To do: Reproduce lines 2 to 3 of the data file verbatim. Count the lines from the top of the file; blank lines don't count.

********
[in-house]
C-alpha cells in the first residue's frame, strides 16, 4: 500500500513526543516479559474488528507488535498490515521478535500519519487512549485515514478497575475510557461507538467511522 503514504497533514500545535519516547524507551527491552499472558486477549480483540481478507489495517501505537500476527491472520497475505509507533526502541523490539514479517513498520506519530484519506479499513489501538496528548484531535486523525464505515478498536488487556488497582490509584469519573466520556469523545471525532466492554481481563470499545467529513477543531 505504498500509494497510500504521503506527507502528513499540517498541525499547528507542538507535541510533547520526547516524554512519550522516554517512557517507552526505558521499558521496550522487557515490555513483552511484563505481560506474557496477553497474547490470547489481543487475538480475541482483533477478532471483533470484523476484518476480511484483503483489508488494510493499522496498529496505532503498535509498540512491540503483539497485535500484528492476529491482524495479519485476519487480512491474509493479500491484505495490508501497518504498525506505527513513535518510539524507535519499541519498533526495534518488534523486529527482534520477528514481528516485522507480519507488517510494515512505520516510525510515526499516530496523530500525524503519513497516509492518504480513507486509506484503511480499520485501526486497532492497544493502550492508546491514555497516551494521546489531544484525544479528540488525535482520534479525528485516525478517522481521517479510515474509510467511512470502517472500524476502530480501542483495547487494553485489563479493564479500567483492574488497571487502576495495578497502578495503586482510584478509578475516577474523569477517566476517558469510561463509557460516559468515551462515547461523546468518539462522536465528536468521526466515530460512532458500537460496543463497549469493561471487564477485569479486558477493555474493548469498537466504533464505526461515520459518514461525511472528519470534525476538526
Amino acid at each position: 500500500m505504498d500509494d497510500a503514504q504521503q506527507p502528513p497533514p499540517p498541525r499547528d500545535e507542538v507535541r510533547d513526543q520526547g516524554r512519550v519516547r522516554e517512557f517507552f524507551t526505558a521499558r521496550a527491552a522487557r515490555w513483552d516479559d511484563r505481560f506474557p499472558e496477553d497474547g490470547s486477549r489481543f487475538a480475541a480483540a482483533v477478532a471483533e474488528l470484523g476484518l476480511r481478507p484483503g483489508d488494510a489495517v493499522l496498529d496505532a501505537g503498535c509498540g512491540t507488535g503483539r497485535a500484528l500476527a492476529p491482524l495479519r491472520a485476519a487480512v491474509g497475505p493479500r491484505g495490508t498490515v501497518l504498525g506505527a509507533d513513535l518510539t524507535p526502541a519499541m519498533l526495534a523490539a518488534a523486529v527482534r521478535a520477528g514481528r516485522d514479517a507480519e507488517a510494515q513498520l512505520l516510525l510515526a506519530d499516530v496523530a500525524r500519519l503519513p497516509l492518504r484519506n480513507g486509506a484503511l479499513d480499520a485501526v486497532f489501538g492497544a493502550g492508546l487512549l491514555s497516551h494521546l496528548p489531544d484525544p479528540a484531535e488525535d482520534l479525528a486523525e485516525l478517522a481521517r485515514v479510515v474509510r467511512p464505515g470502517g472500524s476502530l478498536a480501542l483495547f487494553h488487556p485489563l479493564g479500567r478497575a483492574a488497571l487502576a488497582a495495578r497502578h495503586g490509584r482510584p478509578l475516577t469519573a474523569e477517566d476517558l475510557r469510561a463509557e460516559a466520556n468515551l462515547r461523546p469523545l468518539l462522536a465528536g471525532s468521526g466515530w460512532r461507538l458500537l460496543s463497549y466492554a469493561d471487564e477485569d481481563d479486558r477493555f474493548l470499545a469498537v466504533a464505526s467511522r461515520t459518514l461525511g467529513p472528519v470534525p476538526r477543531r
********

C-alpha cells in the first residue's frame, strides 16, 4: 500500500513526543516479559474488528507488535498490515521478535500519519487512549485515514478497575475510557461507538467511522 503514504497533514500545535519516547524507551527491552499472558486477549480483540481478507489495517501505537500476527491472520497475505509507533526502541523490539514479517513498520506519530484519506479499513489501538496528548484531535486523525464505515478498536488487556488497582490509584469519573466520556469523545471525532466492554481481563470499545467529513477543531 505504498500509494497510500504521503506527507502528513499540517498541525499547528507542538507535541510533547520526547516524554512519550522516554517512557517507552526505558521499558521496550522487557515490555513483552511484563505481560506474557496477553497474547490470547489481543487475538480475541482483533477478532471483533470484523476484518476480511484483503483489508488494510493499522496498529496505532503498535509498540512491540503483539497485535500484528492476529491482524495479519485476519487480512491474509493479500491484505495490508501497518504498525506505527513513535518510539524507535519499541519498533526495534518488534523486529527482534520477528514481528516485522507480519507488517510494515512505520516510525510515526499516530496523530500525524503519513497516509492518504480513507486509506484503511480499520485501526486497532492497544493502550492508546491514555497516551494521546489531544484525544479528540488525535482520534479525528485516525478517522481521517479510515474509510467511512470502517472500524476502530480501542483495547487494553485489563479493564479500567483492574488497571487502576495495578497502578495503586482510584478509578475516577474523569477517566476517558469510561463509557460516559468515551462515547461523546468518539462522536465528536468521526466515530460512532458500537460496543463497549469493561471487564477485569479486558477493555474493548469498537466504533464505526461515520459518514461525511472528519470534525476538526
Amino acid at each position: 500500500m505504498d500509494d497510500a503514504q504521503q506527507p502528513p497533514p499540517p498541525r499547528d500545535e507542538v507535541r510533547d513526543q520526547g516524554r512519550v519516547r522516554e517512557f517507552f524507551t526505558a521499558r521496550a527491552a522487557r515490555w513483552d516479559d511484563r505481560f506474557p499472558e496477553d497474547g490470547s486477549r489481543f487475538a480475541a480483540a482483533v477478532a471483533e474488528l470484523g476484518l476480511r481478507p484483503g483489508d488494510a489495517v493499522l496498529d496505532a501505537g503498535c509498540g512491540t507488535g503483539r497485535a500484528l500476527a492476529p491482524l495479519r491472520a485476519a487480512v491474509g497475505p493479500r491484505g495490508t498490515v501497518l504498525g506505527a509507533d513513535l518510539t524507535p526502541a519499541m519498533l526495534a523490539a518488534a523486529v527482534r521478535a520477528g514481528r516485522d514479517a507480519e507488517a510494515q513498520l512505520l516510525l510515526a506519530d499516530v496523530a500525524r500519519l503519513p497516509l492518504r484519506n480513507g486509506a484503511l479499513d480499520a485501526v486497532f489501538g492497544a493502550g492508546l487512549l491514555s497516551h494521546l496528548p489531544d484525544p479528540a484531535e488525535d482520534l479525528a486523525e485516525l478517522a481521517r485515514v479510515v474509510r467511512p464505515g470502517g472500524s476502530l478498536a480501542l483495547f487494553h488487556p485489563l479493564g479500567r478497575a483492574a488497571l487502576a488497582a495495578r497502578h495503586g490509584r482510584p478509578l475516577t469519573a474523569e477517566d476517558l475510557r469510561a463509557e460516559a466520556n468515551l462515547r461523546p469523545l468518539l462522536a465528536g471525532s468521526g466515530w460512532r461507538l458500537l460496543s463497549y466492554a469493561d471487564e477485569d481481563d479486558r477493555f474493548l470499545a469498537v466504533a464505526s467511522r461515520t459518514l461525511g467529513p472528519v470534525p476538526r477543531r